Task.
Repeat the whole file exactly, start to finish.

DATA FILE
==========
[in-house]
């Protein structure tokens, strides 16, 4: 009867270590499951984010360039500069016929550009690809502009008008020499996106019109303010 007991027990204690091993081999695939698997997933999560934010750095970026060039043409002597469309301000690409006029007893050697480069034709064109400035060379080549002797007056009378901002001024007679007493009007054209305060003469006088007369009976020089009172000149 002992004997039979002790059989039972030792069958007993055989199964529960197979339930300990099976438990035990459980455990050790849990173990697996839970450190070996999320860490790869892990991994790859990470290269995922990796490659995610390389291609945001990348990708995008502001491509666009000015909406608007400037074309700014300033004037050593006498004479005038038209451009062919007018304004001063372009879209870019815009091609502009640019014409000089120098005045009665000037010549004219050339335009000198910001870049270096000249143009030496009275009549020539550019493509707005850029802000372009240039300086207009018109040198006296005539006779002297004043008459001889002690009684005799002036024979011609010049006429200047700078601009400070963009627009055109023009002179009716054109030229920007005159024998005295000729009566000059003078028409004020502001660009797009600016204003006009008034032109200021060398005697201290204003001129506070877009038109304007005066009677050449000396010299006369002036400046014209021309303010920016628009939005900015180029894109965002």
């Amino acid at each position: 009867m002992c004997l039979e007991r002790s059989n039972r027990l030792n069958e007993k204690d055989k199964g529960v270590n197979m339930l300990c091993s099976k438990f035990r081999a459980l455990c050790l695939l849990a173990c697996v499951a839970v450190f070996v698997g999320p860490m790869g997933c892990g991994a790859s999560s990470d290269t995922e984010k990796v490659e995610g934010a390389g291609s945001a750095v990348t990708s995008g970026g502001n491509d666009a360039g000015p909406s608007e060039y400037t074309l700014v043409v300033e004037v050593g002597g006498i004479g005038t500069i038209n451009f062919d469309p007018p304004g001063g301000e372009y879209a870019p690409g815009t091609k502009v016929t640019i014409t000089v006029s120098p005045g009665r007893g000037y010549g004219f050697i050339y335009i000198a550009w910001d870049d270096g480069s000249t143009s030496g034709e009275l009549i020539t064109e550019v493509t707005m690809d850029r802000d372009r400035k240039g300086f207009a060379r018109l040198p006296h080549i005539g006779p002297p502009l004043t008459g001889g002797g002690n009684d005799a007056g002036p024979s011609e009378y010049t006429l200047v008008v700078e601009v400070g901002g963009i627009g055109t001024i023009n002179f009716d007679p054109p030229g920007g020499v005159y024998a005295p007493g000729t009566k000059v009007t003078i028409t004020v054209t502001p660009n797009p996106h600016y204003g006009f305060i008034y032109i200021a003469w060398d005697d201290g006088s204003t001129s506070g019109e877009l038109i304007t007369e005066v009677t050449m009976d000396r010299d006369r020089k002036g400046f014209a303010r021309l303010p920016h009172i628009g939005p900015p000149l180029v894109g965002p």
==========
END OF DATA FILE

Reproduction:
[in-house]
């Protein structure tokens, strides 16, 4: 009867270590499951984010360039500069016929550009690809502009008008020499996106019109303010 007991027990204690091993081999695939698997997933999560934010750095970026060039043409002597469309301000690409006029007893050697480069034709064109400035060379080549002797007056009378901002001024007679007493009007054209305060003469006088007369009976020089009172000149 002992004997039979002790059989039972030792069958007993055989199964529960197979339930300990099976438990035990459980455990050790849990173990697996839970450190070996999320860490790869892990991994790859990470290269995922990796490659995610390389291609945001990348990708995008502001491509666009000015909406608007400037074309700014300033004037050593006498004479005038038209451009062919007018304004001063372009879209870019815009091609502009640019014409000089120098005045009665000037010549004219050339335009000198910001870049270096000249143009030496009275009549020539550019493509707005850029802000372009240039300086207009018109040198006296005539006779002297004043008459001889002690009684005799002036024979011609010049006429200047700078601009400070963009627009055109023009002179009716054109030229920007005159024998005295000729009566000059003078028409004020502001660009797009600016204003006009008034032109200021060398005697201290204003001129506070877009038109304007005066009677050449000396010299006369002036400046014209021309303010920016628009939005900015180029894109965002």
């Amino acid at each position: 009867m002992c004997l039979e007991r002790s059989n039972r027990l030792n069958e007993k204690d055989k199964g529960v270590n197979m339930l300990c091993s099976k438990f035990r081999a459980l455990c050790l695939l849990a173990c697996v499951a839970v450190f070996v698997g999320p860490m790869g997933c892990g991994a790859s999560s990470d290269t995922e984010k990796v490659e995610g934010a390389g291609s945001a750095v990348t990708s995008g970026g502001n491509d666009a360039g000015p909406s608007e060039y400037t074309l700014v043409v300033e004037v050593g002597g006498i004479g005038t500069i038209n451009f062919d469309p007018p304004g001063g301000e372009y879209a870019p690409g815009t091609k502009v016929t640019i014409t000089v006029s120098p005045g009665r007893g000037y010549g004219f050697i050339y335009i000198a550009w910001d870049d270096g480069s000249t143009s030496g034709e009275l009549i020539t064109e550019v493509t707005m690809d850029r802000d372009r400035k240039g300086f207009a060379r018109l040198p006296h080549i005539g006779p002297p502009l004043t008459g001889g002797g002690n009684d005799a007056g002036p024979s011609e009378y010049t006429l200047v008008v700078e601009v400070g901002g963009i627009g055109t001024i023009n002179f009716d007679p054109p030229g920007g020499v005159y024998a005295p007493g000729t009566k000059v009007t003078i028409t004020v054209t502001p660009n797009p996106h600016y204003g006009f305060i008034y032109i200021a003469w060398d005697d201290g006088s204003t001129s506070g019109e877009l038109i304007t007369e005066v009677t050449m009976d000396r010299d006369r020089k002036g400046f014209a303010r021309l303010p920016h009172i628009g939005p900015p000149l180029v894109g965002p």